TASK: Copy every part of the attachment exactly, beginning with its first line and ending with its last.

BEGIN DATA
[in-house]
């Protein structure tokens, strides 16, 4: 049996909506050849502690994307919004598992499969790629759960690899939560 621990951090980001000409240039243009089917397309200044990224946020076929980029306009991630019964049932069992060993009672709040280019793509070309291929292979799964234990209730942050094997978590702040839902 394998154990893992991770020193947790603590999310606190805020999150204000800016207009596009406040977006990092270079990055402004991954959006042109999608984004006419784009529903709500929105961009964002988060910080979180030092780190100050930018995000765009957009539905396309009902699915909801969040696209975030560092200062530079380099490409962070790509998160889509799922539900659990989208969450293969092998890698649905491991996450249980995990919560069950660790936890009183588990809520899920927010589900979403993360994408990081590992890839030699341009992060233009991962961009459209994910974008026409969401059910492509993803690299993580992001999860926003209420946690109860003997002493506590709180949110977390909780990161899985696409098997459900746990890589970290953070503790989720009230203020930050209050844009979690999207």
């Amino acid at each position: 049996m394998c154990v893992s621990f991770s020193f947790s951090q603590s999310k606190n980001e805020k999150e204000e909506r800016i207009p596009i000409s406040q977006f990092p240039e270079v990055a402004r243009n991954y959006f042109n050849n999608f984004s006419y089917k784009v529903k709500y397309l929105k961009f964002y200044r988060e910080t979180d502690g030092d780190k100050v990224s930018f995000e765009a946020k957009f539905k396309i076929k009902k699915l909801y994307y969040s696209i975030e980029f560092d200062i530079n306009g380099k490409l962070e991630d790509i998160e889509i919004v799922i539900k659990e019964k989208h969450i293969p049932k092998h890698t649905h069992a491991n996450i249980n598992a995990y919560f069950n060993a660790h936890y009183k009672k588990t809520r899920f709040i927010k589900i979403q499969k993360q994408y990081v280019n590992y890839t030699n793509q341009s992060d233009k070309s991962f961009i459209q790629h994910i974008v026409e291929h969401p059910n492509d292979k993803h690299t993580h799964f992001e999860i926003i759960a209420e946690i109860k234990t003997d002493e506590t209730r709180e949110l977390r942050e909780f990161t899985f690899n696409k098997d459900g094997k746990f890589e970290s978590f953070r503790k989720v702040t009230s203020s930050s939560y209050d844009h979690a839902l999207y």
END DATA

[in-house]
């Protein structure tokens, strides 16, 4: 049996909506050849502690994307919004598992499969790629759960690899939560 621990951090980001000409240039243009089917397309200044990224946020076929980029306009991630019964049932069992060993009672709040280019793509070309291929292979799964234990209730942050094997978590702040839902 394998154990893992991770020193947790603590999310606190805020999150204000800016207009596009406040977006990092270079990055402004991954959006042109999608984004006419784009529903709500929105961009964002988060910080979180030092780190100050930018995000765009957009539905396309009902699915909801969040696209975030560092200062530079380099490409962070790509998160889509799922539900659990989208969450293969092998890698649905491991996450249980995990919560069950660790936890009183588990809520899920927010589900979403993360994408990081590992890839030699341009992060233009991962961009459209994910974008026409969401059910492509993803690299993580992001999860926003209420946690109860003997002493506590709180949110977390909780990161899985696409098997459900746990890589970290953070503790989720009230203020930050209050844009979690999207």
């Amino acid at each position: 049996m394998c154990v893992s621990f991770s020193f947790s951090q603590s999310k606190n980001e805020k999150e204000e909506r800016i207009p596009i000409s406040q977006f990092p240039e270079v990055a402004r243009n991954y959006f042109n050849n999608f984004s006419y089917k784009v529903k709500y397309l929105k961009f964002y200044r988060e910080t979180d502690g030092d780190k100050v990224s930018f995000e765009a946020k957009f539905k396309i076929k009902k699915l909801y994307y969040s696209i975030e980029f560092d200062i530079n306009g380099k490409l962070e991630d790509i998160e889509i919004v799922i539900k659990e019964k989208h969450i293969p049932k092998h890698t649905h069992a491991n996450i249980n598992a995990y919560f069950n060993a660790h936890y009183k009672k588990t809520r899920f709040i927010k589900i979403q499969k993360q994408y990081v280019n590992y890839t030699n793509q341009s992060d233009k070309s991962f961009i459209q790629h994910i974008v026409e291929h969401p059910n492509d292979k993803h690299t993580h799964f992001e999860i926003i759960a209420e946690i109860k234990t003997d002493e506590t209730r709180e949110l977390r942050e909780f990161t899985f690899n696409k098997d459900g094997k746990f890589e970290s978590f953070r503790k989720v702040t009230s203020s930050s939560y209050d844009h979690a839902l999207y």